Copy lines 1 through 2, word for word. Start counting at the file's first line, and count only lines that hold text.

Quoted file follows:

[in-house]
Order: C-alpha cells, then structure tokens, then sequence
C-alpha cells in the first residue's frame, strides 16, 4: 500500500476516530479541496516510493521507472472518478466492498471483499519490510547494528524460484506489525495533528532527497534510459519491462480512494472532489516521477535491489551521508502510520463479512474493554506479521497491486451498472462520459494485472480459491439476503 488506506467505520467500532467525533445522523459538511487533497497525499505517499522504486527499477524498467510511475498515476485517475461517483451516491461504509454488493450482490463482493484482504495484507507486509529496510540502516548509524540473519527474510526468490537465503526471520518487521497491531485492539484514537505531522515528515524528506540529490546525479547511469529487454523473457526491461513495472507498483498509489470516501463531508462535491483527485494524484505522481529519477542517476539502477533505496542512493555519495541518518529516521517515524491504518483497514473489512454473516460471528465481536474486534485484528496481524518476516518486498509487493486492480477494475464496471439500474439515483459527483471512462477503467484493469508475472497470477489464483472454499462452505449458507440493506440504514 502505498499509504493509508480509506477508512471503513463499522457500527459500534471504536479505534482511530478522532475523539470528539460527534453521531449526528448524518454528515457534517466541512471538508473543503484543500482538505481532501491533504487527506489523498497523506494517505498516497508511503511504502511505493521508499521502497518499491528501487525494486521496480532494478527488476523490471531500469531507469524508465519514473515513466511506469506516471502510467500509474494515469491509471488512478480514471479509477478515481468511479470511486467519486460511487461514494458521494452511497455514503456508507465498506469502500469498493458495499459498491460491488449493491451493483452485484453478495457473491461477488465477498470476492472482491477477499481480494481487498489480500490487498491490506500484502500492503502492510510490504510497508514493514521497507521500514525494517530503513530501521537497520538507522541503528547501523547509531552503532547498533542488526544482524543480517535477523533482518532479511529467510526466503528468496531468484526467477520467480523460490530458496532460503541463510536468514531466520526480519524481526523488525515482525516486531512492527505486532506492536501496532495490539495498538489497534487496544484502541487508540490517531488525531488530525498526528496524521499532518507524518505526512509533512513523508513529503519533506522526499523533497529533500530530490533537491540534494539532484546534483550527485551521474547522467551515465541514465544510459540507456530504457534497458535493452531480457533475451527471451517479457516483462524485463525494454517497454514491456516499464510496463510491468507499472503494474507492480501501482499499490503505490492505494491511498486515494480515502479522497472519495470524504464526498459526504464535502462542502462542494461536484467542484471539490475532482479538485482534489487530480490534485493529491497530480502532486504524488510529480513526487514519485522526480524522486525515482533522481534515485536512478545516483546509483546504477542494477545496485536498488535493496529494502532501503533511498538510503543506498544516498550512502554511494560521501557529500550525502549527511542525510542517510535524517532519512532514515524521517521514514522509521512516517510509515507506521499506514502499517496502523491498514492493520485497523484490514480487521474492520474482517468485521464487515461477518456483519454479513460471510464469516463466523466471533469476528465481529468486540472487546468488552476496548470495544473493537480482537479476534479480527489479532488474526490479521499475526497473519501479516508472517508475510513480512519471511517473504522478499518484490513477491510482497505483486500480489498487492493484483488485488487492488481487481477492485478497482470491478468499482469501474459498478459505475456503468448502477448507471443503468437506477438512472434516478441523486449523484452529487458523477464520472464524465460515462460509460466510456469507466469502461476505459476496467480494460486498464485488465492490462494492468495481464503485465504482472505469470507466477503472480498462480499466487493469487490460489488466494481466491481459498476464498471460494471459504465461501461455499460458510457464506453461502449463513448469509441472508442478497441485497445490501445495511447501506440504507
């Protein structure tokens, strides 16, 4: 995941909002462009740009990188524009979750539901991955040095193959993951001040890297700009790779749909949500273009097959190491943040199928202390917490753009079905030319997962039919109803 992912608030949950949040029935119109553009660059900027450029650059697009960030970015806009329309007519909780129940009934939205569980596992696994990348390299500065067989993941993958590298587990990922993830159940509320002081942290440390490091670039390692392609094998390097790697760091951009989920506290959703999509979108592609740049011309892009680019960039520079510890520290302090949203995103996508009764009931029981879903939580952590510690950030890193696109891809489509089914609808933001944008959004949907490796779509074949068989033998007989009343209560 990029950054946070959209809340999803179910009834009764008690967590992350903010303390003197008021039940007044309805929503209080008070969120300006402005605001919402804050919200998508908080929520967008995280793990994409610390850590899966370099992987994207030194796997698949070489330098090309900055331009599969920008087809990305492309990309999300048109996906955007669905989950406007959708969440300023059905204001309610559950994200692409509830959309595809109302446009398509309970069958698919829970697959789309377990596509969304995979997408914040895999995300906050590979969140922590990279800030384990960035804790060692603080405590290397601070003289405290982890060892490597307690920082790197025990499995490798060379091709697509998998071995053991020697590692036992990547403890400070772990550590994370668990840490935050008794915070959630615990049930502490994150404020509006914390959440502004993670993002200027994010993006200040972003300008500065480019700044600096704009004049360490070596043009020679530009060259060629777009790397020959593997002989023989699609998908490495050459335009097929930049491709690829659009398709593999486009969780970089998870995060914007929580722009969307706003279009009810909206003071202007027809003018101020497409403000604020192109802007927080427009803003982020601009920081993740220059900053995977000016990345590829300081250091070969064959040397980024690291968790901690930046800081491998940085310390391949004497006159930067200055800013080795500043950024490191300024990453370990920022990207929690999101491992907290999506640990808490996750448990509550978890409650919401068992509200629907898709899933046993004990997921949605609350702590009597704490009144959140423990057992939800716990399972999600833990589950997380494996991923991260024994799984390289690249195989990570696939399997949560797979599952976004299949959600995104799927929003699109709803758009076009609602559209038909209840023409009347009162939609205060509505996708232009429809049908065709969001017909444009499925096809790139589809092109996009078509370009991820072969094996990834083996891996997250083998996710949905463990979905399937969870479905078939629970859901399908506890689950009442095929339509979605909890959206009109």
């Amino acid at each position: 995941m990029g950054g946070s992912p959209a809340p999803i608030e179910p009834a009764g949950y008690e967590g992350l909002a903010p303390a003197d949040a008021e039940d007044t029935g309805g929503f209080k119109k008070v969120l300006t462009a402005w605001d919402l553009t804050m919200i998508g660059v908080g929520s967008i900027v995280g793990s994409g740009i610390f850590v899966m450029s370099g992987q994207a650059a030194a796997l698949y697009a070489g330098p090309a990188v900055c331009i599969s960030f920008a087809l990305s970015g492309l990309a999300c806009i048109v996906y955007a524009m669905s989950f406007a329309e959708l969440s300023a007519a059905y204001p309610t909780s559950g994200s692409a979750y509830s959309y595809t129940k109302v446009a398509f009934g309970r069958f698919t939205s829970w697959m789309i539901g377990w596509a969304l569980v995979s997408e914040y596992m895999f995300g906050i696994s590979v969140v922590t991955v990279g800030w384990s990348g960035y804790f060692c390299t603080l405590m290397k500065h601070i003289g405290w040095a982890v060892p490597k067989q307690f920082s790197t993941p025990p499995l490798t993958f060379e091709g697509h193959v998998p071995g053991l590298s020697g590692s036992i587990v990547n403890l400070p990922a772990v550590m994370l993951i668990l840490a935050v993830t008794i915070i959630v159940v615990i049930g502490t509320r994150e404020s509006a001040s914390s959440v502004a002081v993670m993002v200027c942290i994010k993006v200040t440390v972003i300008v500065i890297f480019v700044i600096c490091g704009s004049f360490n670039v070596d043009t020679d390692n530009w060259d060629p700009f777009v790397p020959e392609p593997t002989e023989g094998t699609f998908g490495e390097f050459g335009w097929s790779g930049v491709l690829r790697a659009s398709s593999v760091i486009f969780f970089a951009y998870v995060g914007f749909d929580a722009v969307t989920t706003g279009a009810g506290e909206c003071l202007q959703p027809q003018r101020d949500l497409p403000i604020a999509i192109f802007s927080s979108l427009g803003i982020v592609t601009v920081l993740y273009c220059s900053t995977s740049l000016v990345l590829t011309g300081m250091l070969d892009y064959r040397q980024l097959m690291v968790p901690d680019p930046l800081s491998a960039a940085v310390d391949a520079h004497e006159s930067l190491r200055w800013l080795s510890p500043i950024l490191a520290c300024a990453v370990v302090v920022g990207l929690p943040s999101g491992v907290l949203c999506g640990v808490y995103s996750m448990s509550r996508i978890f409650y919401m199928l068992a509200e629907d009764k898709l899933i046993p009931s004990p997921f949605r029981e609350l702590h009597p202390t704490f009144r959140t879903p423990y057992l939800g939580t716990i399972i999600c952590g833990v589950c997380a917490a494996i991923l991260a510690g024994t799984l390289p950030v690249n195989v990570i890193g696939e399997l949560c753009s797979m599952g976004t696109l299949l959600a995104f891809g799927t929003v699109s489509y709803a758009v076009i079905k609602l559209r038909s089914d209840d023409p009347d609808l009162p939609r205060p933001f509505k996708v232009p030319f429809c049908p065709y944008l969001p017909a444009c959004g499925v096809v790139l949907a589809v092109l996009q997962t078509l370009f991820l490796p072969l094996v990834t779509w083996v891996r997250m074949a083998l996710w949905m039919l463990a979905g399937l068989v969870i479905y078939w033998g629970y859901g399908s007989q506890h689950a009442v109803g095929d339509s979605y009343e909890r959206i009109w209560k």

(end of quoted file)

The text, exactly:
[in-house]
Order: C-alpha cells, then structure tokens, then sequence